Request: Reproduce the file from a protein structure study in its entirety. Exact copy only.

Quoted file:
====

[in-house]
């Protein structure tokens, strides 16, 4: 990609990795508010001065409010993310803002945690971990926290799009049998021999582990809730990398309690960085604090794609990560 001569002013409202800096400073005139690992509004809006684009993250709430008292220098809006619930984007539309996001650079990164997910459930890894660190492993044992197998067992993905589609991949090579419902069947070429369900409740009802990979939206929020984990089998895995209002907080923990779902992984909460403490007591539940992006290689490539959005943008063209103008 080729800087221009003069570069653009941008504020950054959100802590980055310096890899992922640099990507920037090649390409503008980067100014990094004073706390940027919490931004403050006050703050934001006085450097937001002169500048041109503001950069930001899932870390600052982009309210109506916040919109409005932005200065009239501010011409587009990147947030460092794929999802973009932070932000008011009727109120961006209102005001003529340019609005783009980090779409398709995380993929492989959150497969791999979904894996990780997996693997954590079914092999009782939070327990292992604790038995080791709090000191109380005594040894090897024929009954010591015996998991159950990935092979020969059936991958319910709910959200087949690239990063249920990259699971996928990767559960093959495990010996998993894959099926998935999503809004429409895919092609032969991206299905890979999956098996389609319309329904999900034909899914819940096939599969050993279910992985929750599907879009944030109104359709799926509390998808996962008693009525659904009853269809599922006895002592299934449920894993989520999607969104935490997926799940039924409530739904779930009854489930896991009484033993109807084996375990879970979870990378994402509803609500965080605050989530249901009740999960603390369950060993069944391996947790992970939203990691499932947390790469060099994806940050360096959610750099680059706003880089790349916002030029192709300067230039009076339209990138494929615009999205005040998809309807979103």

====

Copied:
[in-house]
């Protein structure tokens, strides 16, 4: 990609990795508010001065409010993310803002945690971990926290799009049998021999582990809730990398309690960085604090794609990560 001569002013409202800096400073005139690992509004809006684009993250709430008292220098809006619930984007539309996001650079990164997910459930890894660190492993044992197998067992993905589609991949090579419902069947070429369900409740009802990979939206929020984990089998895995209002907080923990779902992984909460403490007591539940992006290689490539959005943008063209103008 080729800087221009003069570069653009941008504020950054959100802590980055310096890899992922640099990507920037090649390409503008980067100014990094004073706390940027919490931004403050006050703050934001006085450097937001002169500048041109503001950069930001899932870390600052982009309210109506916040919109409005932005200065009239501010011409587009990147947030460092794929999802973009932070932000008011009727109120961006209102005001003529340019609005783009980090779409398709995380993929492989959150497969791999979904894996990780997996693997954590079914092999009782939070327990292992604790038995080791709090000191109380005594040894090897024929009954010591015996998991159950990935092979020969059936991958319910709910959200087949690239990063249920990259699971996928990767559960093959495990010996998993894959099926998935999503809004429409895919092609032969991206299905890979999956098996389609319309329904999900034909899914819940096939599969050993279910992985929750599907879009944030109104359709799926509390998808996962008693009525659904009853269809599922006895002592299934449920894993989520999607969104935490997926799940039924409530739904779930009854489930896991009484033993109807084996375990879970979870990378994402509803609500965080605050989530249901009740999960603390369950060993069944391996947790992970939203990691499932947390790469060099994806940050360096959610750099680059706003880089790349916002030029192709300067230039009076339209990138494929615009999205005040998809309807979103």